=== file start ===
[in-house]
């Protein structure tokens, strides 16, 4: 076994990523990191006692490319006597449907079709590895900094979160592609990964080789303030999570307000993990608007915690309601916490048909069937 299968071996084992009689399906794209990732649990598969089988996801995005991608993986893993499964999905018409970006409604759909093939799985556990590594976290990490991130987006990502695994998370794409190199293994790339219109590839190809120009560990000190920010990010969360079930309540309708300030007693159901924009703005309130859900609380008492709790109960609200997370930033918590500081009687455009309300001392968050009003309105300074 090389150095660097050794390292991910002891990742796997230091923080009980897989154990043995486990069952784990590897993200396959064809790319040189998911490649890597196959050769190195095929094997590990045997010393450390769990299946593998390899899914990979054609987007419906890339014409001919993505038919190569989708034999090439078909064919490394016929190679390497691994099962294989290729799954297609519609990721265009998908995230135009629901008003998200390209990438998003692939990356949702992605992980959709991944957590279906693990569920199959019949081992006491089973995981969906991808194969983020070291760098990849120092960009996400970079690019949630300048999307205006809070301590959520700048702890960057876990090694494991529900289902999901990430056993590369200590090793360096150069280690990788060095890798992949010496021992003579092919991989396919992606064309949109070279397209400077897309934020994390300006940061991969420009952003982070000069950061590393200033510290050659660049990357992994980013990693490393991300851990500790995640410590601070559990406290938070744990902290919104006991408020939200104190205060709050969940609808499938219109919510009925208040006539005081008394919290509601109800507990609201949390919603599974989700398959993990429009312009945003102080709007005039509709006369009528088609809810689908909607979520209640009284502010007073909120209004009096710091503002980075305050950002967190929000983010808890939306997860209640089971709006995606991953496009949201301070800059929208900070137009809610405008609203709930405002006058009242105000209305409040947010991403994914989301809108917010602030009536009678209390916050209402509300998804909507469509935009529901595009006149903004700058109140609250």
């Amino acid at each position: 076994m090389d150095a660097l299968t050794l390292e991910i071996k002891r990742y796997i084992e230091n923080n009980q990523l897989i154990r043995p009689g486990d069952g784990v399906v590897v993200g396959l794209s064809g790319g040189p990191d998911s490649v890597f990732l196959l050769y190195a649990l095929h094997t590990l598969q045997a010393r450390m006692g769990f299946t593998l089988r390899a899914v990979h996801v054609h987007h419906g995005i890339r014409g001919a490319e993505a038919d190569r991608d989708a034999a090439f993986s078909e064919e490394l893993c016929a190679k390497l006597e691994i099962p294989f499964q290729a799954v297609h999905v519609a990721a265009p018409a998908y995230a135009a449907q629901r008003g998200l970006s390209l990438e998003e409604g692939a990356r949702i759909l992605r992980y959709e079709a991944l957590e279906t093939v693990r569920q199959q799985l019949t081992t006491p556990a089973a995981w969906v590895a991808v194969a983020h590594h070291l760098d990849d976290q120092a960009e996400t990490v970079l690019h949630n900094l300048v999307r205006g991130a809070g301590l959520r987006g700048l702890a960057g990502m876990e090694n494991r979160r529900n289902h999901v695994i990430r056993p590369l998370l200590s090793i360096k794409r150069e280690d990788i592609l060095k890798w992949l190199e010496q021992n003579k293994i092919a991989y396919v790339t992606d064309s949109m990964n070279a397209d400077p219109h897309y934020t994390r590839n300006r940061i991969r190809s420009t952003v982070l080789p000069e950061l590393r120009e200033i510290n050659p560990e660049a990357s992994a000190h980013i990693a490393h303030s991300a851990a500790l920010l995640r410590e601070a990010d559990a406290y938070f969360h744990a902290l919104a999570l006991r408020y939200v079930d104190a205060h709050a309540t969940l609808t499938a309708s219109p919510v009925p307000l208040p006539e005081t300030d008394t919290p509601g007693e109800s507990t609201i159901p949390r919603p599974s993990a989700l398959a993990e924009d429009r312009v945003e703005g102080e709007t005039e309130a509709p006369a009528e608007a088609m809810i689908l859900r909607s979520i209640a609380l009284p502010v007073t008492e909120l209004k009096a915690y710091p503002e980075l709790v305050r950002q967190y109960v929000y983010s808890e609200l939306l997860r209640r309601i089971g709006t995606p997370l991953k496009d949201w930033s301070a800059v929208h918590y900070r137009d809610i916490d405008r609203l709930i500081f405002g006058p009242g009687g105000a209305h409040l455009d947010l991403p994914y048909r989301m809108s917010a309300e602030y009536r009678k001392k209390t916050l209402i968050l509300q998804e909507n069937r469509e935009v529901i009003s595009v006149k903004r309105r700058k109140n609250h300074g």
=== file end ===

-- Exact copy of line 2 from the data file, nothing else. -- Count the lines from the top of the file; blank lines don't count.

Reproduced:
């Protein structure tokens, strides 16, 4: 076994990523990191006692490319006597449907079709590895900094979160592609990964080789303030999570307000993990608007915690309601916490048909069937 299968071996084992009689399906794209990732649990598969089988996801995005991608993986893993499964999905018409970006409604759909093939799985556990590594976290990490991130987006990502695994998370794409190199293994790339219109590839190809120009560990000190920010990010969360079930309540309708300030007693159901924009703005309130859900609380008492709790109960609200997370930033918590500081009687455009309300001392968050009003309105300074 090389150095660097050794390292991910002891990742796997230091923080009980897989154990043995486990069952784990590897993200396959064809790319040189998911490649890597196959050769190195095929094997590990045997010393450390769990299946593998390899899914990979054609987007419906890339014409001919993505038919190569989708034999090439078909064919490394016929190679390497691994099962294989290729799954297609519609990721265009998908995230135009629901008003998200390209990438998003692939990356949702992605992980959709991944957590279906693990569920199959019949081992006491089973995981969906991808194969983020070291760098990849120092960009996400970079690019949630300048999307205006809070301590959520700048702890960057876990090694494991529900289902999901990430056993590369200590090793360096150069280690990788060095890798992949010496021992003579092919991989396919992606064309949109070279397209400077897309934020994390300006940061991969420009952003982070000069950061590393200033510290050659660049990357992994980013990693490393991300851990500790995640410590601070559990406290938070744990902290919104006991408020939200104190205060709050969940609808499938219109919510009925208040006539005081008394919290509601109800507990609201949390919603599974989700398959993990429009312009945003102080709007005039509709006369009528088609809810689908909607979520209640009284502010007073909120209004009096710091503002980075305050950002967190929000983010808890939306997860209640089971709006995606991953496009949201301070800059929208900070137009809610405008609203709930405002006058009242105000209305409040947010991403994914989301809108917010602030009536009678209390916050209402509300998804909507469509935009529901595009006149903004700058109140609250």